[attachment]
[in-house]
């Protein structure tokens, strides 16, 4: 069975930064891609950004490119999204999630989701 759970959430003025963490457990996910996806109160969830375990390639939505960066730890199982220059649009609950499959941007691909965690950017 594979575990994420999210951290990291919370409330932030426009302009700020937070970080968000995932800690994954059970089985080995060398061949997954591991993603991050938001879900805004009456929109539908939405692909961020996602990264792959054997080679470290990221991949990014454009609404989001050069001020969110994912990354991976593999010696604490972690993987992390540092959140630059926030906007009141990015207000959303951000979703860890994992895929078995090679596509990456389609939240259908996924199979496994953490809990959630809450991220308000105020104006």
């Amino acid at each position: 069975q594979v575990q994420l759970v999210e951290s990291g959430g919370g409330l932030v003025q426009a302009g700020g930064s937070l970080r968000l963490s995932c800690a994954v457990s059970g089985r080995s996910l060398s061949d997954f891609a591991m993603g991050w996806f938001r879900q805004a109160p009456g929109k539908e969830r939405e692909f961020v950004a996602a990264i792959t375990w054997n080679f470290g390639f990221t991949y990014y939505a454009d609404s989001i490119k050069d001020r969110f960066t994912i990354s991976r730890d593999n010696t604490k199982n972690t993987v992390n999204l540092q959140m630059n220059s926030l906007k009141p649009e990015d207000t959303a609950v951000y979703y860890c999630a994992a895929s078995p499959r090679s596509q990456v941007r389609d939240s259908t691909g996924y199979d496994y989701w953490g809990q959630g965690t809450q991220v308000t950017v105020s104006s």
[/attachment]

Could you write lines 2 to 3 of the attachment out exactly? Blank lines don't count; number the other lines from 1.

């Protein structure tokens, strides 16, 4: 069975930064891609950004490119999204999630989701 759970959430003025963490457990996910996806109160969830375990390639939505960066730890199982220059649009609950499959941007691909965690950017 594979575990994420999210951290990291919370409330932030426009302009700020937070970080968000995932800690994954059970089985080995060398061949997954591991993603991050938001879900805004009456929109539908939405692909961020996602990264792959054997080679470290990221991949990014454009609404989001050069001020969110994912990354991976593999010696604490972690993987992390540092959140630059926030906007009141990015207000959303951000979703860890994992895929078995090679596509990456389609939240259908996924199979496994953490809990959630809450991220308000105020104006």
């Amino acid at each position: 069975q594979v575990q994420l759970v999210e951290s990291g959430g919370g409330l932030v003025q426009a302009g700020g930064s937070l970080r968000l963490s995932c800690a994954v457990s059970g089985r080995s996910l060398s061949d997954f891609a591991m993603g991050w996806f938001r879900q805004a109160p009456g929109k539908e969830r939405e692909f961020v950004a996602a990264i792959t375990w054997n080679f470290g390639f990221t991949y990014y939505a454009d609404s989001i490119k050069d001020r969110f960066t994912i990354s991976r730890d593999n010696t604490k199982n972690t993987v992390n999204l540092q959140m630059n220059s926030l906007k009141p649009e990015d207000t959303a609950v951000y979703y860890c999630a994992a895929s078995p499959r090679s596509q990456v941007r389609d939240s259908t691909g996924y199979d496994y989701w953490g809990q959630g965690t809450q991220v308000t950017v105020s104006s």